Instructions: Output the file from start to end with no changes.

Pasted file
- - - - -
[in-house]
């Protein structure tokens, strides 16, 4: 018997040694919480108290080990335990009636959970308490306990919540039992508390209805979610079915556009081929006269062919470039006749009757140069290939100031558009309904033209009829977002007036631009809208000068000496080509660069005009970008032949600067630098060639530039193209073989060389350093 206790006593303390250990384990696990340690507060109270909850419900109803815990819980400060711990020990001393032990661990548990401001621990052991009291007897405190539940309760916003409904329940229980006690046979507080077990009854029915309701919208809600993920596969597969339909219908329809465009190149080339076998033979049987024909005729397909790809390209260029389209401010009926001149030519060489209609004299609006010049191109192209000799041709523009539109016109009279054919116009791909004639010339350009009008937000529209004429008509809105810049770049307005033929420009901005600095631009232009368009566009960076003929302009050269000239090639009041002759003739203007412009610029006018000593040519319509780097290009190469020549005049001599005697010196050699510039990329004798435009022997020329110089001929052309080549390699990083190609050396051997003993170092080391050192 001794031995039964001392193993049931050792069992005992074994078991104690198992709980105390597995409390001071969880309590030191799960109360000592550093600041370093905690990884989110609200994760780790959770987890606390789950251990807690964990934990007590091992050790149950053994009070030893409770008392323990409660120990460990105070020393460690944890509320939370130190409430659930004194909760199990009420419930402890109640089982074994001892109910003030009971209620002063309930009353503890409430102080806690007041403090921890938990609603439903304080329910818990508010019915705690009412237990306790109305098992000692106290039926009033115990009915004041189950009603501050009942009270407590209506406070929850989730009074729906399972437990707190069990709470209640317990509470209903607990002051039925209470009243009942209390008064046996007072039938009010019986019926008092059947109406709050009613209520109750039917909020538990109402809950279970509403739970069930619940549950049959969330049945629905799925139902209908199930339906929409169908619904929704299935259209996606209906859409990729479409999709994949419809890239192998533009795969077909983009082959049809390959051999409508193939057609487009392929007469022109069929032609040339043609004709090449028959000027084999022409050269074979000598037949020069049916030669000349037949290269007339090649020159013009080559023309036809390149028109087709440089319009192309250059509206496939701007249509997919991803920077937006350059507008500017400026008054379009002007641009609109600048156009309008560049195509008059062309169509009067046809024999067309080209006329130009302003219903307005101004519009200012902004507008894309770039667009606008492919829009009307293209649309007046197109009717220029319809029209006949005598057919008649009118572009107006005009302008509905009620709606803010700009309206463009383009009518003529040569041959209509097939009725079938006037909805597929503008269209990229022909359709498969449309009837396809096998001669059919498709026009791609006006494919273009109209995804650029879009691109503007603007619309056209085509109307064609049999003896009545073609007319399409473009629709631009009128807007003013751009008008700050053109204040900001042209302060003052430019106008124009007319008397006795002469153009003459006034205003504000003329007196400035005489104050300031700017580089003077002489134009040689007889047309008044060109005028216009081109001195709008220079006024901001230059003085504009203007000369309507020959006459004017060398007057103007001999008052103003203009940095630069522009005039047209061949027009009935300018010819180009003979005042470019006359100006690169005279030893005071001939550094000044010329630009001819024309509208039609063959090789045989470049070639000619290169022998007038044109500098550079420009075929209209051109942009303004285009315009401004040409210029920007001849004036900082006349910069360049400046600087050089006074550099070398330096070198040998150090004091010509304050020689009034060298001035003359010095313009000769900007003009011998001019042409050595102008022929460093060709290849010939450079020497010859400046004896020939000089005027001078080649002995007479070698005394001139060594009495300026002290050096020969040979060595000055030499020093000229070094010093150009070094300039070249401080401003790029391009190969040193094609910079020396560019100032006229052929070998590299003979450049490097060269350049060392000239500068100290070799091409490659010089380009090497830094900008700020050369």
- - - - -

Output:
[in-house]
């Protein structure tokens, strides 16, 4: 018997040694919480108290080990335990009636959970308490306990919540039992508390209805979610079915556009081929006269062919470039006749009757140069290939100031558009309904033209009829977002007036631009809208000068000496080509660069005009970008032949600067630098060639530039193209073989060389350093 206790006593303390250990384990696990340690507060109270909850419900109803815990819980400060711990020990001393032990661990548990401001621990052991009291007897405190539940309760916003409904329940229980006690046979507080077990009854029915309701919208809600993920596969597969339909219908329809465009190149080339076998033979049987024909005729397909790809390209260029389209401010009926001149030519060489209609004299609006010049191109192209000799041709523009539109016109009279054919116009791909004639010339350009009008937000529209004429008509809105810049770049307005033929420009901005600095631009232009368009566009960076003929302009050269000239090639009041002759003739203007412009610029006018000593040519319509780097290009190469020549005049001599005697010196050699510039990329004798435009022997020329110089001929052309080549390699990083190609050396051997003993170092080391050192 001794031995039964001392193993049931050792069992005992074994078991104690198992709980105390597995409390001071969880309590030191799960109360000592550093600041370093905690990884989110609200994760780790959770987890606390789950251990807690964990934990007590091992050790149950053994009070030893409770008392323990409660120990460990105070020393460690944890509320939370130190409430659930004194909760199990009420419930402890109640089982074994001892109910003030009971209620002063309930009353503890409430102080806690007041403090921890938990609603439903304080329910818990508010019915705690009412237990306790109305098992000692106290039926009033115990009915004041189950009603501050009942009270407590209506406070929850989730009074729906399972437990707190069990709470209640317990509470209903607990002051039925209470009243009942209390008064046996007072039938009010019986019926008092059947109406709050009613209520109750039917909020538990109402809950279970509403739970069930619940549950049959969330049945629905799925139902209908199930339906929409169908619904929704299935259209996606209906859409990729479409999709994949419809890239192998533009795969077909983009082959049809390959051999409508193939057609487009392929007469022109069929032609040339043609004709090449028959000027084999022409050269074979000598037949020069049916030669000349037949290269007339090649020159013009080559023309036809390149028109087709440089319009192309250059509206496939701007249509997919991803920077937006350059507008500017400026008054379009002007641009609109600048156009309008560049195509008059062309169509009067046809024999067309080209006329130009302003219903307005101004519009200012902004507008894309770039667009606008492919829009009307293209649309007046197109009717220029319809029209006949005598057919008649009118572009107006005009302008509905009620709606803010700009309206463009383009009518003529040569041959209509097939009725079938006037909805597929503008269209990229022909359709498969449309009837396809096998001669059919498709026009791609006006494919273009109209995804650029879009691109503007603007619309056209085509109307064609049999003896009545073609007319399409473009629709631009009128807007003013751009008008700050053109204040900001042209302060003052430019106008124009007319008397006795002469153009003459006034205003504000003329007196400035005489104050300031700017580089003077002489134009040689007889047309008044060109005028216009081109001195709008220079006024901001230059003085504009203007000369309507020959006459004017060398007057103007001999008052103003203009940095630069522009005039047209061949027009009935300018010819180009003979005042470019006359100006690169005279030893005071001939550094000044010329630009001819024309509208039609063959090789045989470049070639000619290169022998007038044109500098550079420009075929209209051109942009303004285009315009401004040409210029920007001849004036900082006349910069360049400046600087050089006074550099070398330096070198040998150090004091010509304050020689009034060298001035003359010095313009000769900007003009011998001019042409050595102008022929460093060709290849010939450079020497010859400046004896020939000089005027001078080649002995007479070698005394001139060594009495300026002290050096020969040979060595000055030499020093000229070094010093150009070094300039070249401080401003790029391009190969040193094609910079020396560019100032006229052929070998590299003979450049490097060269350049060392000239500068100290070799091409490659010089380009090497830094900008700020050369």